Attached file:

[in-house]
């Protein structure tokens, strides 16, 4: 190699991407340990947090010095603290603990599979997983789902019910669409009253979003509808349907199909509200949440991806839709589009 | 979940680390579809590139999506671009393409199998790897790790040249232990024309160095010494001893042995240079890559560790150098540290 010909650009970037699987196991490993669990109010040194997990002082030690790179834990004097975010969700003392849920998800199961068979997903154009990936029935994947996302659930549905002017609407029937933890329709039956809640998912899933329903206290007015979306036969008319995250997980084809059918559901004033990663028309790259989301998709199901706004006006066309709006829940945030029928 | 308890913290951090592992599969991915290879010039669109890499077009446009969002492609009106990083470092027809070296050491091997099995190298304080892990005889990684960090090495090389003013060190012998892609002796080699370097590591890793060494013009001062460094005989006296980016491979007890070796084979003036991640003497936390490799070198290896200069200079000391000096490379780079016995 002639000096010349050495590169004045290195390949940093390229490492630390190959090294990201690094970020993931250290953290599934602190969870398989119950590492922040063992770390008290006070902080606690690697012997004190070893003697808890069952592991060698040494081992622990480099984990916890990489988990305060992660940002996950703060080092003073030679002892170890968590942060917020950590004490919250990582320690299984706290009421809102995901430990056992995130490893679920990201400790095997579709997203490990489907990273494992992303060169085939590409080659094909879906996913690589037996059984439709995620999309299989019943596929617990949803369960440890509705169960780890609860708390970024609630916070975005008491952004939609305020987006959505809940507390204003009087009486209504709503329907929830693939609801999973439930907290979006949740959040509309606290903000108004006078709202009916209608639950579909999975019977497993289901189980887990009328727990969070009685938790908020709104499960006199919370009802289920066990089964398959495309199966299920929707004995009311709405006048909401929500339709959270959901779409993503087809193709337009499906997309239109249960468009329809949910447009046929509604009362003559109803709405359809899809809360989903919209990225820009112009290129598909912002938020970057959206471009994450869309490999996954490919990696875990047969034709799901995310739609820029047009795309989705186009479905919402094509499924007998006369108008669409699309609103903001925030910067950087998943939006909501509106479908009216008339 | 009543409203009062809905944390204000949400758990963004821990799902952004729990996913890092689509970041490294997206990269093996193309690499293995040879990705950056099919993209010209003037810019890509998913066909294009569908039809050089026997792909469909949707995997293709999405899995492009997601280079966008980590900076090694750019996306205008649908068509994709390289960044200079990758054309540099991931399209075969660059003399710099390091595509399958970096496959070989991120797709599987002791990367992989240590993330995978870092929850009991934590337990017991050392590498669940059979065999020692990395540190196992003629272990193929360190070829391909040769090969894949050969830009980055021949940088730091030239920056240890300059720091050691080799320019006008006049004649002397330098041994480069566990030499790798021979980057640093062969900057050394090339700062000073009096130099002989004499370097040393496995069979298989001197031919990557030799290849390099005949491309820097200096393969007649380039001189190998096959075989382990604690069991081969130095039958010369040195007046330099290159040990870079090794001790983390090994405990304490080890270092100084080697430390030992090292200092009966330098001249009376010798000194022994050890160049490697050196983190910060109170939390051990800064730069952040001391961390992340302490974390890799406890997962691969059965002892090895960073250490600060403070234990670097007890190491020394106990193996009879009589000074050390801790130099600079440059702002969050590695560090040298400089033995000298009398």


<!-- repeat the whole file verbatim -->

[in-house]
């Protein structure tokens, strides 16, 4: 190699991407340990947090010095603290603990599979997983789902019910669409009253979003509808349907199909509200949440991806839709589009 | 979940680390579809590139999506671009393409199998790897790790040249232990024309160095010494001893042995240079890559560790150098540290 010909650009970037699987196991490993669990109010040194997990002082030690790179834990004097975010969700003392849920998800199961068979997903154009990936029935994947996302659930549905002017609407029937933890329709039956809640998912899933329903206290007015979306036969008319995250997980084809059918559901004033990663028309790259989301998709199901706004006006066309709006829940945030029928 | 308890913290951090592992599969991915290879010039669109890499077009446009969002492609009106990083470092027809070296050491091997099995190298304080892990005889990684960090090495090389003013060190012998892609002796080699370097590591890793060494013009001062460094005989006296980016491979007890070796084979003036991640003497936390490799070198290896200069200079000391000096490379780079016995 002639000096010349050495590169004045290195390949940093390229490492630390190959090294990201690094970020993931250290953290599934602190969870398989119950590492922040063992770390008290006070902080606690690697012997004190070893003697808890069952592991060698040494081992622990480099984990916890990489988990305060992660940002996950703060080092003073030679002892170890968590942060917020950590004490919250990582320690299984706290009421809102995901430990056992995130490893679920990201400790095997579709997203490990489907990273494992992303060169085939590409080659094909879906996913690589037996059984439709995620999309299989019943596929617990949803369960440890509705169960780890609860708390970024609630916070975005008491952004939609305020987006959505809940507390204003009087009486209504709503329907929830693939609801999973439930907290979006949740959040509309606290903000108004006078709202009916209608639950579909999975019977497993289901189980887990009328727990969070009685938790908020709104499960006199919370009802289920066990089964398959495309199966299920929707004995009311709405006048909401929500339709959270959901779409993503087809193709337009499906997309239109249960468009329809949910447009046929509604009362003559109803709405359809899809809360989903919209990225820009112009290129598909912002938020970057959206471009994450869309490999996954490919990696875990047969034709799901995310739609820029047009795309989705186009479905919402094509499924007998006369108008669409699309609103903001925030910067950087998943939006909501509106479908009216008339 | 009543409203009062809905944390204000949400758990963004821990799902952004729990996913890092689509970041490294997206990269093996193309690499293995040879990705950056099919993209010209003037810019890509998913066909294009569908039809050089026997792909469909949707995997293709999405899995492009997601280079966008980590900076090694750019996306205008649908068509994709390289960044200079990758054309540099991931399209075969660059003399710099390091595509399958970096496959070989991120797709599987002791990367992989240590993330995978870092929850009991934590337990017991050392590498669940059979065999020692990395540190196992003629272990193929360190070829391909040769090969894949050969830009980055021949940088730091030239920056240890300059720091050691080799320019006008006049004649002397330098041994480069566990030499790798021979980057640093062969900057050394090339700062000073009096130099002989004499370097040393496995069979298989001197031919990557030799290849390099005949491309820097200096393969007649380039001189190998096959075989382990604690069991081969130095039958010369040195007046330099290159040990870079090794001790983390090994405990304490080890270092100084080697430390030992090292200092009966330098001249009376010798000194022994050890160049490697050196983190910060109170939390051990800064730069952040001391961390992340302490974390890799406890997962691969059965002892090895960073250490600060403070234990670097007890190491020394106990193996009879009589000074050390801790130099600079440059702002969050590695560090040298400089033995000298009398």